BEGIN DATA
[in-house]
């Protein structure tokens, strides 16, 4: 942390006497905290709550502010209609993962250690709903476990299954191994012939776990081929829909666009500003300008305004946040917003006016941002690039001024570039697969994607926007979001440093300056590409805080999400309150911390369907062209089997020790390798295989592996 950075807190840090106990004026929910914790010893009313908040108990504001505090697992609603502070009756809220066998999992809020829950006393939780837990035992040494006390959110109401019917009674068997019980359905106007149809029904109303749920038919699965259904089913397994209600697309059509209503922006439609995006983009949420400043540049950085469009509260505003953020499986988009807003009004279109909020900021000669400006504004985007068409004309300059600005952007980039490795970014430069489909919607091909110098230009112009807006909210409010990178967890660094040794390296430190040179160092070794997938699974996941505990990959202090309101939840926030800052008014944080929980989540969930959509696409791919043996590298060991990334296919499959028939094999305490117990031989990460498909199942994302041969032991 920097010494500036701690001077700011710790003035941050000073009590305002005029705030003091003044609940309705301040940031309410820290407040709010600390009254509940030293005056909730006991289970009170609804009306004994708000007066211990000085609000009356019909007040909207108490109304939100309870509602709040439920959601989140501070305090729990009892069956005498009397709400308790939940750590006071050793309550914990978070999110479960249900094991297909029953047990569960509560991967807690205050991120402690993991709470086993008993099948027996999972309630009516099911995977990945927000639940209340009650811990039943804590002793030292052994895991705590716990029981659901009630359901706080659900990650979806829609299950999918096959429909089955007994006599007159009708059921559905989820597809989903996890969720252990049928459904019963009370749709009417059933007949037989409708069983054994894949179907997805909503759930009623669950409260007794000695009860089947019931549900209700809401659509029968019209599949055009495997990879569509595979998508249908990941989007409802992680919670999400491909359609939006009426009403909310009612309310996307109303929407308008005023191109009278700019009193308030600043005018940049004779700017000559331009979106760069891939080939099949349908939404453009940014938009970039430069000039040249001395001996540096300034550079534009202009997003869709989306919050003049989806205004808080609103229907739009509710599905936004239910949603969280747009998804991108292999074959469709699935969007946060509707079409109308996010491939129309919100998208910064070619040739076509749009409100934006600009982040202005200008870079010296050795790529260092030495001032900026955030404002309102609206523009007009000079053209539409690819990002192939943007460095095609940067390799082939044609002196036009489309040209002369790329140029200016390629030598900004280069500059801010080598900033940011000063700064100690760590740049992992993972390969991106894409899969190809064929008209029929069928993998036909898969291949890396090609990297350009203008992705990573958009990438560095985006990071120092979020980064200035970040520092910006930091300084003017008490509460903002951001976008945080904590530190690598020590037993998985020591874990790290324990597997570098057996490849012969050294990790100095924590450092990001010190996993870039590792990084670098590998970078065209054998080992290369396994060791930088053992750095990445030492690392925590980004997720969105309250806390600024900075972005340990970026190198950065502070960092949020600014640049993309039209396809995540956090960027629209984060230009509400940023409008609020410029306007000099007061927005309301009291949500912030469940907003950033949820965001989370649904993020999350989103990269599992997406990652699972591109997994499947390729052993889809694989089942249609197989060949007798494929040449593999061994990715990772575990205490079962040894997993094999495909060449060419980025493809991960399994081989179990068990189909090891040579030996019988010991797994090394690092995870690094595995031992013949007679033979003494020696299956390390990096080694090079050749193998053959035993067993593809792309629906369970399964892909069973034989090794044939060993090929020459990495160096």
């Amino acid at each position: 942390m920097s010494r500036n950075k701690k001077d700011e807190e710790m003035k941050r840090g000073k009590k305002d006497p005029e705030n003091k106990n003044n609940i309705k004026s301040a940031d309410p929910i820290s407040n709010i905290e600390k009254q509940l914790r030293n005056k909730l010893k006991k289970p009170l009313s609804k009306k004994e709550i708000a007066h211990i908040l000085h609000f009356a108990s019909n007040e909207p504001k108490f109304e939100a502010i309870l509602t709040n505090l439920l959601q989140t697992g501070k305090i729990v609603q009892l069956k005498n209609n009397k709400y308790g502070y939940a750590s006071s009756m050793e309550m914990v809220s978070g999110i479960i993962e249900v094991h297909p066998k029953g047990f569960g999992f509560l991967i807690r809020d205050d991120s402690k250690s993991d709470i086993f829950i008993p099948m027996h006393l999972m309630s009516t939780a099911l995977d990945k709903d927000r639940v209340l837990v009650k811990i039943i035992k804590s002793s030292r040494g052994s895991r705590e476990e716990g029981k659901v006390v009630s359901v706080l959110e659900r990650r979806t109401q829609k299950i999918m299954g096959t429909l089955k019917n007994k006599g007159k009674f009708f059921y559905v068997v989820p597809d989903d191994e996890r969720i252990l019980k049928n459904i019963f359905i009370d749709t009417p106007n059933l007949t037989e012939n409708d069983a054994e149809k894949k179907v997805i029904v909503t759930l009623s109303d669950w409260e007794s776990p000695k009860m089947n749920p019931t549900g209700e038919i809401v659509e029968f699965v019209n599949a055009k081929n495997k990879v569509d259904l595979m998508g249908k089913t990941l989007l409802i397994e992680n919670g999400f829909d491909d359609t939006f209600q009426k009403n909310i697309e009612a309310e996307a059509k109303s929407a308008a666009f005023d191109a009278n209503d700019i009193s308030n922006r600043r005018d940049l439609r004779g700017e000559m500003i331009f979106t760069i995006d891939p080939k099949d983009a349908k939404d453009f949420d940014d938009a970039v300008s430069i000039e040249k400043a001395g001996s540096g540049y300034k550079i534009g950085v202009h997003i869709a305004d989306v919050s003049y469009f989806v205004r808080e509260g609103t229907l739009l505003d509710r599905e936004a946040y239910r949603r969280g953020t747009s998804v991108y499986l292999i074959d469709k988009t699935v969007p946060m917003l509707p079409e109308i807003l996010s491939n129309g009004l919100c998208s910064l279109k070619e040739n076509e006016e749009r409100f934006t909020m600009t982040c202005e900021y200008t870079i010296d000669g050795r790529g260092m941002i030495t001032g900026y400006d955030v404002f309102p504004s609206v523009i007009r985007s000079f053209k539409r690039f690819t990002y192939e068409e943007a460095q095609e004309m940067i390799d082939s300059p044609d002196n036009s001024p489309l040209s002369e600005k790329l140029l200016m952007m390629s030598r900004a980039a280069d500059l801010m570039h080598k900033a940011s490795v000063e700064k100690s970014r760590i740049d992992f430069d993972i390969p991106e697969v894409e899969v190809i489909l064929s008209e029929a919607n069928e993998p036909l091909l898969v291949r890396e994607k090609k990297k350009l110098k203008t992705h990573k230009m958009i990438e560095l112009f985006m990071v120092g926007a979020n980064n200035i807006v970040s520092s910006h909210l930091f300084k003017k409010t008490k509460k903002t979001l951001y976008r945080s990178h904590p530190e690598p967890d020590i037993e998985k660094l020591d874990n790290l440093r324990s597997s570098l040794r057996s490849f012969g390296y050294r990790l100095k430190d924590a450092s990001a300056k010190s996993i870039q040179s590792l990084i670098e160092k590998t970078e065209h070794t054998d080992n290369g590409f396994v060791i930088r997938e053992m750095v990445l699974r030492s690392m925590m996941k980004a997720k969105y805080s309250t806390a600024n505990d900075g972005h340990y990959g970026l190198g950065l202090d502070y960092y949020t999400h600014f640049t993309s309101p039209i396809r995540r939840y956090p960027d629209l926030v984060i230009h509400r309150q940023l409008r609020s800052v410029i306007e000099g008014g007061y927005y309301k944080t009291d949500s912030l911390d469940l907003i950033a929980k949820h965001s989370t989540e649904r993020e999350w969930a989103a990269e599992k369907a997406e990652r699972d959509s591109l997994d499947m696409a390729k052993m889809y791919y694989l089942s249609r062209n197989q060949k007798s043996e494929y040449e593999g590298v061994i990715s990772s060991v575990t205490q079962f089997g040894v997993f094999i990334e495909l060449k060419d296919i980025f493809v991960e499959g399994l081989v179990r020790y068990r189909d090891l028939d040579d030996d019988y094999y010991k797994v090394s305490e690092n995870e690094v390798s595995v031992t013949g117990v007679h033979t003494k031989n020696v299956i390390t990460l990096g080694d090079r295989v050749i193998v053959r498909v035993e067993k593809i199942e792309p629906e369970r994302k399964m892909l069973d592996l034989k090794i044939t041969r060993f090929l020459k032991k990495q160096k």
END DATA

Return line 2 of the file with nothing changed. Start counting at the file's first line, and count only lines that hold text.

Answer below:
């Protein structure tokens, strides 16, 4: 942390006497905290709550502010209609993962250690709903476990299954191994012939776990081929829909666009500003300008305004946040917003006016941002690039001024570039697969994607926007979001440093300056590409805080999400309150911390369907062209089997020790390798295989592996 950075807190840090106990004026929910914790010893009313908040108990504001505090697992609603502070009756809220066998999992809020829950006393939780837990035992040494006390959110109401019917009674068997019980359905106007149809029904109303749920038919699965259904089913397994209600697309059509209503922006439609995006983009949420400043540049950085469009509260505003953020499986988009807003009004279109909020900021000669400006504004985007068409004309300059600005952007980039490795970014430069489909919607091909110098230009112009807006909210409010990178967890660094040794390296430190040179160092070794997938699974996941505990990959202090309101939840926030800052008014944080929980989540969930959509696409791919043996590298060991990334296919499959028939094999305490117990031989990460498909199942994302041969032991 920097010494500036701690001077700011710790003035941050000073009590305002005029705030003091003044609940309705301040940031309410820290407040709010600390009254509940030293005056909730006991289970009170609804009306004994708000007066211990000085609000009356019909007040909207108490109304939100309870509602709040439920959601989140501070305090729990009892069956005498009397709400308790939940750590006071050793309550914990978070999110479960249900094991297909029953047990569960509560991967807690205050991120402690993991709470086993008993099948027996999972309630009516099911995977990945927000639940209340009650811990039943804590002793030292052994895991705590716990029981659901009630359901706080659900990650979806829609299950999918096959429909089955007994006599007159009708059921559905989820597809989903996890969720252990049928459904019963009370749709009417059933007949037989409708069983054994894949179907997805909503759930009623669950409260007794000695009860089947019931549900209700809401659509029968019209599949055009495997990879569509595979998508249908990941989007409802992680919670999400491909359609939006009426009403909310009612309310996307109303929407308008005023191109009278700019009193308030600043005018940049004779700017000559331009979106760069891939080939099949349908939404453009940014938009970039430069000039040249001395001996540096300034550079534009202009997003869709989306919050003049989806205004808080609103229907739009509710599905936004239910949603969280747009998804991108292999074959469709699935969007946060509707079409109308996010491939129309919100998208910064070619040739076509749009409100934006600009982040202005200008870079010296050795790529260092030495001032900026955030404002309102609206523009007009000079053209539409690819990002192939943007460095095609940067390799082939044609002196036009489309040209002369790329140029200016390629030598900004280069500059801010080598900033940011000063700064100690760590740049992992993972390969991106894409899969190809064929008209029929069928993998036909898969291949890396090609990297350009203008992705990573958009990438560095985006990071120092979020980064200035970040520092910006930091300084003017008490509460903002951001976008945080904590530190690598020590037993998985020591874990790290324990597997570098057996490849012969050294990790100095924590450092990001010190996993870039590792990084670098590998970078065209054998080992290369396994060791930088053992750095990445030492690392925590980004997720969105309250806390600024900075972005340990970026190198950065502070960092949020600014640049993309039209396809995540956090960027629209984060230009509400940023409008609020410029306007000099007061927005309301009291949500912030469940907003950033949820965001989370649904993020999350989103990269599992997406990652699972591109997994499947390729052993889809694989089942249609197989060949007798494929040449593999061994990715990772575990205490079962040894997993094999495909060449060419980025493809991960399994081989179990068990189909090891040579030996019988010991797994090394690092995870690094595995031992013949007679033979003494020696299956390390990096080694090079050749193998053959035993067993593809792309629906369970399964892909069973034989090794044939060993090929020459990495160096």